The National Register of Citizens (NRC) and the Citizenship (Amendment) Bill are turning out to be a key election issue in at least seven constituencies of West Bengal that share porous borders with Bangladesh and Nepal.
With campaigning at its peak in Darjeeling, which shares the border with Nepal, Bharatiya Janata Party (BJP) President Amit Shah raised the controversial issue during a poll rally on Thursday in this Lok Sabha constituency. "The Modi government will ensure that the refugees who have come to India get citizenship of this country. The NRC is targeted to identify infiltrators, who remain a national security concern and throw them out of the country. The Modi government will never compromise India’s security," he said a rally in Kalimpong.
He stressed that the BJP will introduce the NRC across the country if voted to power again.
On the other hand, Mamata Banerjee, chief minister and Trinamool Congress president, told an election rally in Darjeeling's Chowk Bazaar area that if elected to power again, the saffron party will ensure that the citizenship Bill is passed. "Those marked as refugees will lose their voting rights and certain other rights for a period of five years and thereafter, will lie at the mercy of the government," she said. “Under the NRC, they will decide who will stay and who will leave.”
The rallies of the two leaders in Darjeeling were held on the day when the nearby constituencies of Coochbehar and Alipurduar, where the NRC and the citizenship Bill remain a key issue, went for polls in the first phase of the Lok Sabha battle.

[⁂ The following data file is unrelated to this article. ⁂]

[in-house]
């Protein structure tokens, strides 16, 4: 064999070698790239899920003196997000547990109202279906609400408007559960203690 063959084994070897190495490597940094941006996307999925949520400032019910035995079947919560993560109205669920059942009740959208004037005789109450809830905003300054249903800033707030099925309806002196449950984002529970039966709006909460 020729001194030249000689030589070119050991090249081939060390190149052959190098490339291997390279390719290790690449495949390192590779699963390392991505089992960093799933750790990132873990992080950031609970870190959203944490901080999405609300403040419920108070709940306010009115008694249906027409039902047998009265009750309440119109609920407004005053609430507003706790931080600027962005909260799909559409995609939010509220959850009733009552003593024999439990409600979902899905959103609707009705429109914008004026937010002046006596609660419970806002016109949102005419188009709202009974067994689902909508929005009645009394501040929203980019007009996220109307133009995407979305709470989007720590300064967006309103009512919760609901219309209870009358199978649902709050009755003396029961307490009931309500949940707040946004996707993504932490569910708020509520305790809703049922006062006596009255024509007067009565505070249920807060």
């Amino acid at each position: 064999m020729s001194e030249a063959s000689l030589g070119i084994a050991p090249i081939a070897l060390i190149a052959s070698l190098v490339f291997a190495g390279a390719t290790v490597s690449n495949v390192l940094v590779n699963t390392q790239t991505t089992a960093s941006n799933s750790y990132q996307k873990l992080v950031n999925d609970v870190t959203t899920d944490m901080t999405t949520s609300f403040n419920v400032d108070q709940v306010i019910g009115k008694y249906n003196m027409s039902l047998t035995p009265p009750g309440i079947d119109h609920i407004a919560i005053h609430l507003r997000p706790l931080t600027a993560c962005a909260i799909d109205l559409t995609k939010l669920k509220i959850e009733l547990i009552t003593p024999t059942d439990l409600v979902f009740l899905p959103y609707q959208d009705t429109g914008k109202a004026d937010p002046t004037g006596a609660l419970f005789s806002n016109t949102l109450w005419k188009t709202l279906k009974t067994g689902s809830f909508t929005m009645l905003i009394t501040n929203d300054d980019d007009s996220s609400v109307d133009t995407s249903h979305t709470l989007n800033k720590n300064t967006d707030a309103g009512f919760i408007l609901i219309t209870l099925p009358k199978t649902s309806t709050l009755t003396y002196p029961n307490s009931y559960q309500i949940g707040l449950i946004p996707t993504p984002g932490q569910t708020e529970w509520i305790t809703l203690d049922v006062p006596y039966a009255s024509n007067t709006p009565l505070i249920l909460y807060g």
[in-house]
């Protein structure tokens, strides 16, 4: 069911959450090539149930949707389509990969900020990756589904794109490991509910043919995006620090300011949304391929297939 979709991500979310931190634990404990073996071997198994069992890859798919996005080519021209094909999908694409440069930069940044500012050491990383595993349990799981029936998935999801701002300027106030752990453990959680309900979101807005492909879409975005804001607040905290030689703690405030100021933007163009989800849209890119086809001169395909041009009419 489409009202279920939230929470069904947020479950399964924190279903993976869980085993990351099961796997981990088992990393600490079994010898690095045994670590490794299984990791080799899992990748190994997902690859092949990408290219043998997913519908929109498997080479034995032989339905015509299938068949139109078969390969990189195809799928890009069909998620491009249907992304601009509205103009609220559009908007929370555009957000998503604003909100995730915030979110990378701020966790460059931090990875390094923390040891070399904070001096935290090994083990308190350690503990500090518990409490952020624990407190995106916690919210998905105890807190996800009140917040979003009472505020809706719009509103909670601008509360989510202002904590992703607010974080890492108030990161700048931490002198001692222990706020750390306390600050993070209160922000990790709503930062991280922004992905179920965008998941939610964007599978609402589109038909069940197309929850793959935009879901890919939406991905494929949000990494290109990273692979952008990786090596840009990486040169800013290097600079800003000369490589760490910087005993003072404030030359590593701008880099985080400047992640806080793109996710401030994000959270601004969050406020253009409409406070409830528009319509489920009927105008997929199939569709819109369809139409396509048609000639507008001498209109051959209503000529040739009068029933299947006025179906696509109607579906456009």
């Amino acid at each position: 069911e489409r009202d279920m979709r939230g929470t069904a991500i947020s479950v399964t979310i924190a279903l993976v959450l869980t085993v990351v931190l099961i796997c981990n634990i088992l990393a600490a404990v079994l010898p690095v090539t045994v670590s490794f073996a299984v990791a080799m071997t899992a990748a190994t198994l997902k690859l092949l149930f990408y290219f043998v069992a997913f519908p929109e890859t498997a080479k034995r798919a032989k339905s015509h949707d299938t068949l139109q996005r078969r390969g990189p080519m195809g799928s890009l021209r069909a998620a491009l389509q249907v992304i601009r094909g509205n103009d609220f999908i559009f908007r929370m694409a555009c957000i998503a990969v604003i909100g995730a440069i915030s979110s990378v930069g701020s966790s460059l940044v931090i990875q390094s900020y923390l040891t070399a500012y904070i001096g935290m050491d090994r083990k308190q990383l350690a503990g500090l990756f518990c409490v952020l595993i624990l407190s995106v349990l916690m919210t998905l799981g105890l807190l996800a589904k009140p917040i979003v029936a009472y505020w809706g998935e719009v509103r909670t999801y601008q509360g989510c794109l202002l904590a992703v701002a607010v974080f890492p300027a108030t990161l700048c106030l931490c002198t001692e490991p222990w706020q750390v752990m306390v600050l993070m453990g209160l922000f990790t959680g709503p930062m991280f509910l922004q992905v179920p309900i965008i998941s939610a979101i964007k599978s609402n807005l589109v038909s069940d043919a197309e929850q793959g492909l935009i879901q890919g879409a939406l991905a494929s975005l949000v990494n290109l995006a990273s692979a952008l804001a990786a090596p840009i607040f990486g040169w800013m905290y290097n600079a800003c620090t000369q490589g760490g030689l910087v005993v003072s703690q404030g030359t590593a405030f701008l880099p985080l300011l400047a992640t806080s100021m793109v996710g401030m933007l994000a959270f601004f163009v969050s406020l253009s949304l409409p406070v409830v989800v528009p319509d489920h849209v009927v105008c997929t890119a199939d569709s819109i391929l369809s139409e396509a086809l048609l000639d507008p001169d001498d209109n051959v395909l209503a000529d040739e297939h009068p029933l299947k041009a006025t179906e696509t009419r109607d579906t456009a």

The BJP in its manifesto, too, has laid the objective to implement the NRC. But the ethnic Gorkhas, Tamang, Lepchas and others in Darjeeling, the tribal-origin minorities and refugees from Bangladesh in Coochbehar and Alipurduar and some Hindus and Muslims alike in border areas in Malda, and North and South Dinajpur constituencies are perturbed.
According to Gorkhas, their names must be included in the NRC as they claim to have come to India as per political arrangements. Historically, the area which today comprises Kalimpong, Darjeeling and the surrounding areas were part of Sikkim, which was annexed by Bhutan in 1706. Later, the Treaty of Sinchula between the British and Bhutan resulted in the accession of this area to India.
Incidentally, while the BJP is vying to retain the Darjeeling seat, Mamata has put her best foot forward to wrestle control from the BJP.
In her address at a rally in the prime Chowk Bazaar area in Darjeeling, Mamata claimed, “We were the only ones to oppose the Citizenship (Amendment) Bill when it was tabled and the Modi government wasn’t able to pass it. Now if they return to power, they will pass this Bill”.
She alleged that under this Amendment, citizens marked as refugees will lose their voting rights and certain other rights for a period of five years and thereafter will lie at the mercy of the government.
“Under NRC, they will decide who will stay and who will leave”, Mamata furthered.
Shah is aiming for BJP's ascent to power in West Bengal in the 2021 state elections.
While Shah prioritised national security as one of the key objectives of the BJP, Mamata hit back at Shah claiming that under Modi’s rule, terrorism had increased as compared to previous regimes.
Expressing his confidence that Modi will return back to power, Shah said, “We would remove Article 370 from Kashmir after Modi returns to power”.
The aforesaid Article gives special status to Jammu and Kashmir and Shah’s claim over this Article has also been reiterated in the 2019 BJP manifesto.